As someone who builds and shares a lot of maps and apps, I take it personally when one of "my" maps or apps does not work as expected for a customer or partner. Usually these things are discovered early in the release process. Sometimes it's a simple thing, like forgetting to share an item "public" in ArcGIS Online. I've done that before. I blame it on lack of coffee.
Sometimes the problem is on the server itself, or in a new app being developed and released, or on the network the server resides within, or somewhere further out between the user and the resource they are trying to use. When things are not working, you want to find out before your users experience it, or least find out at the same time so that you can take action.
I can remember times when the server team, the app team, and the network team are all 100% correct that their monitors are reporting no issues with their part of the stack, yet the end users are experiencing issues.
Over time I have come to rely upon a couple of tools to monitor my servers and services from the end user's perspective. This is not in place of what the software can do to self-monitor, or what IS teams can do to ensure uptime and availability of the many things that make networks work.
One tool that works quite well for monitoring URLs is Uptime Robot. I use it to monitor app URLs, as well as REST endpoints of specific services. By monitoring those URLs, from outside my firewall, Uptime Robot simulates an end user effectively and holistically, often catching little glitches in the stack between the end user and the app/map we want to be available. Right now they are advertising 50 URLs checked every 5 minutes, for free. Some enhanced features are available when you subscribe.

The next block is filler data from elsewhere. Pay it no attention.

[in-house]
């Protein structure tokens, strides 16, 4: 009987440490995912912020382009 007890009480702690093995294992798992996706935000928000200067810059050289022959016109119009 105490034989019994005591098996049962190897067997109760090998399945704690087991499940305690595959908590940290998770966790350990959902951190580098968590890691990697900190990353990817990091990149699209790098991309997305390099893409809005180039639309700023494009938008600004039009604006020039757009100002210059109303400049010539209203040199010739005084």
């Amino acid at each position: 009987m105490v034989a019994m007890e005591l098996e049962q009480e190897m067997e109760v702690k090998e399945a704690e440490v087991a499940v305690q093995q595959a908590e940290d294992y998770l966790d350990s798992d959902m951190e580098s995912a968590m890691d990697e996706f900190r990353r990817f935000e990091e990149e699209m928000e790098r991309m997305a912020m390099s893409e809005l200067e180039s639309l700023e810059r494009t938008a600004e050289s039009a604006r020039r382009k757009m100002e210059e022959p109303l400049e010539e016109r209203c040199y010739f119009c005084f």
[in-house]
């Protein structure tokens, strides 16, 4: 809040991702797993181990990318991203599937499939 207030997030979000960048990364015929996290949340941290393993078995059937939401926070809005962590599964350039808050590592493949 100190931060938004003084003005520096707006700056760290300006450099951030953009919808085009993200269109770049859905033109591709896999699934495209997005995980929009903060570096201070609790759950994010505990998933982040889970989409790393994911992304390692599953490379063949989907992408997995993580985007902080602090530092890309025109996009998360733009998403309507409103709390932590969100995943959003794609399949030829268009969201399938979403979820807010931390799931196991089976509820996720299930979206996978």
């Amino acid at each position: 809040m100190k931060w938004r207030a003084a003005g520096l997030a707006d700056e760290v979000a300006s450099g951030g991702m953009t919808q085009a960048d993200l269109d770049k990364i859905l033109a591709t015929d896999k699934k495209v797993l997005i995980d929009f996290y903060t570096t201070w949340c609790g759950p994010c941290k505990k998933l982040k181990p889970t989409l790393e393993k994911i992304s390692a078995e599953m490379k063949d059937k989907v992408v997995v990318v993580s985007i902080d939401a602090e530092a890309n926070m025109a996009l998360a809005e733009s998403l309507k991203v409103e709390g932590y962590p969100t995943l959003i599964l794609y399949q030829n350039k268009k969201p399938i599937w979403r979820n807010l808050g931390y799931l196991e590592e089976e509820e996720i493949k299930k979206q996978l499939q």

Another tool I use runs on my local desktop, from within the corporate network. In addition to its sexy name "Service Monitor," it is a free download, is super easy to configure, and runs via Windows Scheduler on whatever interval you desire. Download it, stuff it in a directory on a desktop machine you know is up 24x7, and start pasting URLs into it. I put app URLs in it, as well as REST endpoints to services running in ArcGIS Server. Kudos to Paul Dodd for this useful tool.
I use both monitoring tools to keep an eye on key URLs. Trust, but verify, right?
If you have additional tools you use, please share.
ArcGIS Server itself does a fantastic job of taking care of itself. You can schedule nightly restarts of services, and its log files are invaluable for troubleshooting.
Like any cloud, ArcGIS Online has, as you can imagine, a healthy amount of monitoring to ensure uptime and availability of services. I occasionally check the status of ArcGIS Online here. Apps and maps hosted in ArcGIS Online enjoy very good uptime and availability, because Esri monitors that for you.